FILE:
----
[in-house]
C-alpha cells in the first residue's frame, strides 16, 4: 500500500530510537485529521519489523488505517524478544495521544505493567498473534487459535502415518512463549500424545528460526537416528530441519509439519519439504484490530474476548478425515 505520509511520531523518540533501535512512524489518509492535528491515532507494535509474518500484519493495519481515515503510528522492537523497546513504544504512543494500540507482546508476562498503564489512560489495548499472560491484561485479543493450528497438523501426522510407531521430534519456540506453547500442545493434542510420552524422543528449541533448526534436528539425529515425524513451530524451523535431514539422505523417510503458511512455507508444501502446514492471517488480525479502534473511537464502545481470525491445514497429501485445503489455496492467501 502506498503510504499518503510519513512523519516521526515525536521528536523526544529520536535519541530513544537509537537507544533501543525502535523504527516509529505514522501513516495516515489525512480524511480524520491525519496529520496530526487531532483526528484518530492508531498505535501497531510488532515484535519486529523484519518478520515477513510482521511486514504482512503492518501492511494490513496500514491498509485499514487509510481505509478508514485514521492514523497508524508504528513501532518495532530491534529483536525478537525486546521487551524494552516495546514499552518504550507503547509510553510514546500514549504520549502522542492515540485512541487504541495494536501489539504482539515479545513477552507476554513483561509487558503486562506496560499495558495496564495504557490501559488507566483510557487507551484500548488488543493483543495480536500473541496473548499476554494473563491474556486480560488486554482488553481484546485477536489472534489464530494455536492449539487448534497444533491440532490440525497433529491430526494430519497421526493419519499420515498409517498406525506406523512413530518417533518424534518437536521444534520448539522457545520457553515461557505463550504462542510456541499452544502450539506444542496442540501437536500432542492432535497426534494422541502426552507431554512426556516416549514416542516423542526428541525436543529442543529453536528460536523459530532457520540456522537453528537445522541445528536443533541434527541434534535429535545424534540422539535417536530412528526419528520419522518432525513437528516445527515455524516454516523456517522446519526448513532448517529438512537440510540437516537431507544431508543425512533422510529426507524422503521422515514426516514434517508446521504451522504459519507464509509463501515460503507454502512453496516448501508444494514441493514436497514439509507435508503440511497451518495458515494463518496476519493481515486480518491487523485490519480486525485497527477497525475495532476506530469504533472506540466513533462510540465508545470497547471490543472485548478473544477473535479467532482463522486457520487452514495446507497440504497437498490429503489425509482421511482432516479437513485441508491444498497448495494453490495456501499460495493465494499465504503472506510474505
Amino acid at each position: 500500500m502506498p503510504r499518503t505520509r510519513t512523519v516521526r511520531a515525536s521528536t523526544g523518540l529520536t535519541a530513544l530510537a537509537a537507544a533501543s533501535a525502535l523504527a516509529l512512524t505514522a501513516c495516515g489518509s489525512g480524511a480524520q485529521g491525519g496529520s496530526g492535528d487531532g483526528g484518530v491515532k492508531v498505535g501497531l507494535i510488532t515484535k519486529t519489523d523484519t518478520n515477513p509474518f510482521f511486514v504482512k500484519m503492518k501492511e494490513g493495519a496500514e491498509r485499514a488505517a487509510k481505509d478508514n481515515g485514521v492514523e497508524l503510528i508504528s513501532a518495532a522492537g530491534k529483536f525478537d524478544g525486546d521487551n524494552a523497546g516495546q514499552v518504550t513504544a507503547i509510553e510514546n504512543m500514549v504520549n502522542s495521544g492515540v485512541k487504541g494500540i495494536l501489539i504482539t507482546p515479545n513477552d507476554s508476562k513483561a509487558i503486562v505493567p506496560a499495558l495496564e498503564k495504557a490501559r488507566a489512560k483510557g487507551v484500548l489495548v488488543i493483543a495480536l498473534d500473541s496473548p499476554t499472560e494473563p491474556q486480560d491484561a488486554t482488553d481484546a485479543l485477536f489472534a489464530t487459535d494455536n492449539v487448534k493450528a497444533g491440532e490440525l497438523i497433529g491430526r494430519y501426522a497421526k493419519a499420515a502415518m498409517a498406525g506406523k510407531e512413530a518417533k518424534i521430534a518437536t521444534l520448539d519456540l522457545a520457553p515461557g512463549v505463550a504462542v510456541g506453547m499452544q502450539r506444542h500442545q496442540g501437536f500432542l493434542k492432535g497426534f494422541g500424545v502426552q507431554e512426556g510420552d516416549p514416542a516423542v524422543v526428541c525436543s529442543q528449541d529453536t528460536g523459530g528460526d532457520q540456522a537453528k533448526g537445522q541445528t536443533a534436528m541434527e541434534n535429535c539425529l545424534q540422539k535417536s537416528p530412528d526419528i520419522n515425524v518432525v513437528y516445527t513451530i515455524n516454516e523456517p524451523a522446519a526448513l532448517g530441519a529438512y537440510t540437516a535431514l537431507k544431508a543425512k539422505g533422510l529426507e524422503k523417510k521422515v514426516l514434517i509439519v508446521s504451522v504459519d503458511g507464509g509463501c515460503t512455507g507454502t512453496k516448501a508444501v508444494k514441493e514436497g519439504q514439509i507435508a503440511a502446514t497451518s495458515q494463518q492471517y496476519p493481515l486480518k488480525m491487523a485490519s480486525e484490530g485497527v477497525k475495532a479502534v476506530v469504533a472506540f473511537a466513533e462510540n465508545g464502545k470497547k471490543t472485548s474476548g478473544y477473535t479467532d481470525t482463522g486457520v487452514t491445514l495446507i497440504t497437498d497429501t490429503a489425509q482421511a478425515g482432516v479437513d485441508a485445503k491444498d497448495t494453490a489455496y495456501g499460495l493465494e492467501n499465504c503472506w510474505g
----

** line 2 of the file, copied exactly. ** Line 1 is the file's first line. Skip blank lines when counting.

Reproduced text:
C-alpha cells in the first residue's frame, strides 16, 4: 500500500530510537485529521519489523488505517524478544495521544505493567498473534487459535502415518512463549500424545528460526537416528530441519509439519519439504484490530474476548478425515 505520509511520531523518540533501535512512524489518509492535528491515532507494535509474518500484519493495519481515515503510528522492537523497546513504544504512543494500540507482546508476562498503564489512560489495548499472560491484561485479543493450528497438523501426522510407531521430534519456540506453547500442545493434542510420552524422543528449541533448526534436528539425529515425524513451530524451523535431514539422505523417510503458511512455507508444501502446514492471517488480525479502534473511537464502545481470525491445514497429501485445503489455496492467501 502506498503510504499518503510519513512523519516521526515525536521528536523526544529520536535519541530513544537509537537507544533501543525502535523504527516509529505514522501513516495516515489525512480524511480524520491525519496529520496530526487531532483526528484518530492508531498505535501497531510488532515484535519486529523484519518478520515477513510482521511486514504482512503492518501492511494490513496500514491498509485499514487509510481505509478508514485514521492514523497508524508504528513501532518495532530491534529483536525478537525486546521487551524494552516495546514499552518504550507503547509510553510514546500514549504520549502522542492515540485512541487504541495494536501489539504482539515479545513477552507476554513483561509487558503486562506496560499495558495496564495504557490501559488507566483510557487507551484500548488488543493483543495480536500473541496473548499476554494473563491474556486480560488486554482488553481484546485477536489472534489464530494455536492449539487448534497444533491440532490440525497433529491430526494430519497421526493419519499420515498409517498406525506406523512413530518417533518424534518437536521444534520448539522457545520457553515461557505463550504462542510456541499452544502450539506444542496442540501437536500432542492432535497426534494422541502426552507431554512426556516416549514416542516423542526428541525436543529442543529453536528460536523459530532457520540456522537453528537445522541445528536443533541434527541434534535429535545424534540422539535417536530412528526419528520419522518432525513437528516445527515455524516454516523456517522446519526448513532448517529438512537440510540437516537431507544431508543425512533422510529426507524422503521422515514426516514434517508446521504451522504459519507464509509463501515460503507454502512453496516448501508444494514441493514436497514439509507435508503440511497451518495458515494463518496476519493481515486480518491487523485490519480486525485497527477497525475495532476506530469504533472506540466513533462510540465508545470497547471490543472485548478473544477473535479467532482463522486457520487452514495446507497440504497437498490429503489425509482421511482432516479437513485441508491444498497448495494453490495456501499460495493465494499465504503472506510474505